Our Latest News

Campfire restrictions extended due to increasing fire risk

19/01/2018

In the interests of public safety, the Parks and Wildlife Service (PWS) has brought in extensive campfire restrictions as the fire risk continues to increase this summer.More

Improved toilet facilities at Bruny Island

16/01/2018

The Parks and Wildlife Service has completed work on a new toilet facility at the Bruny Island Neck Game Reserve.More

Further upgrade to South Coast Track

05/01/2018

The South Coast Track is one of Tasmania's great bushwalks, and the completion of recent upgrades has significantly improved the user experience along the track before the start of the peak walking season.More

World Heritage Values

Geoheritage

The Tasmanian Wilderness World Heritage Area (WHA) conserves a profusion of complex and well-exposed geological features and the most significant and extensive glacially modified landscapes in Australia. The area contains Australia's greatest array of landscapes and geological types, including rocks from all but one geological period. These underlie a great diversity of soil types of high conservation value. Indeed, the WHA incorporates the most extensive peatlands in the southern hemisphere. The WHA is an area affected by the most diverse landforming processes in Australia -- processes which have resulted in a landscape of tremendous beauty. The Tasmanian wilderness is renowned as a region of dramatic mountain peaks, deep river valleys, spectacular gorges and wild and pristine rivers that twist their way through the wilderness.

Rugged peaks of the WHA

The WHA is renowned for its mountain beauty
(Photo by Steve Johnson)


An evolving landscape

Frenchmans Cap

Frenchmans Cap

The dramatic landscapes of the Tasmanian Wilderness World Heritage Area reveal rich insights into the forces that have shaped, and continue to shape, the Earth's surface. The oldest rocks date back to the Precambrian period, over one billion years ago. Such rock types -- for example, quartzites and quartz schists -- form some of the most spectacular mountains of the WHA, such as the shining white half-dome of Frenchmans Cap.

Sandstones, siltstones and conglomerates, dating back to the Cambrian and Ordovician periods contain a variety of ancient marine fossils. These reveal a legacy from a distant past when what we now call Tasmania was beneath a shallow, tropical sea.

Permian and Triassic sedimentary rocks and fossil assemblages resemble similar deposits on other continents and provide evidence for the existence of the supercontinent, Gondwana. The landscape reveals features associated with the separation of the Australian and Antarctic plates during the latter stages of the break-up of Gondwana. During the Jurassic, some 170 million years ago, tectonic activity associated with the fragmentation of Gondwana and subsequent faulting laid the foundations of the dolerite mountains typical of much of the WHA. The final stages of the break up of Gondwana during the Tertiary resulted in further widespread faulting producing a landscape very similar to that occurring today.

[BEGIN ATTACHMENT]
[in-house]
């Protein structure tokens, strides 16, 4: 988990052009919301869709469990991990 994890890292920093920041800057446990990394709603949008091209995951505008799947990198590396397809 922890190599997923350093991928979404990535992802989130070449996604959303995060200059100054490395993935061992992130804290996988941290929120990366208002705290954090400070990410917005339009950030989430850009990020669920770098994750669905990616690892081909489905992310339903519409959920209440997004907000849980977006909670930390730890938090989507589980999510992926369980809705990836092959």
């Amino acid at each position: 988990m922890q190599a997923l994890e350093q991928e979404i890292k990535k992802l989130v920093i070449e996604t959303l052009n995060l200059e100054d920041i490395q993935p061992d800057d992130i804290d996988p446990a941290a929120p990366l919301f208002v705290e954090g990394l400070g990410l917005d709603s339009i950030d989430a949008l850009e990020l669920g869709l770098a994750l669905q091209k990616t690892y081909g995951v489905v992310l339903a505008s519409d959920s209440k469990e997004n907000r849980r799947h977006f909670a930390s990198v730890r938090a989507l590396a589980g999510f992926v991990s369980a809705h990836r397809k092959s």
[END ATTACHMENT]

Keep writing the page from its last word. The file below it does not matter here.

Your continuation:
A land carved by glaciers

Glacially carved lake

Glacially carved lake
(Photography by Steve Johnson)

The beautiful, rugged mountain landscapes so characteristic of the Tasmanian Wilderness are largely the legacy of at least three major glaciations during the Pleistocene (2 million-10 000 years ago). Thousands of highland lakes and tarns, cirques and U-shaped valleys have been carved by the massive erosional force of glaciers.

Depositional features such as outwash gravels and moraines which hold back the waters of lakes are typical features of the landscape. Huge boulders known as erratics which have been carried by glaciers far from their parent rock sit incongruously upon the landscape, testimony to the power of these rivers of ice.

Fluctuating sea levels during the glaciations also provided conditions for the development of a wide range of coastal features including a diverse suite of coastal dunes.

 

The world of caves

Marakoopa Cave

Marakoopa Cave

Extensive areas of limestone, in places up to two km thick, and considered to be the best developed of its kind in the world, are a major feature of the WHA. The chemical weathering of this limestone has led to a profusion of extensive cave systems. Some of the largest and deepest caves in Australia are found in the region. Some are globally significant Aboriginal sites which have revealed some of the richest deposits in Australia. Other caves, such as Marakoopa Cave, reveal formations of great beauty.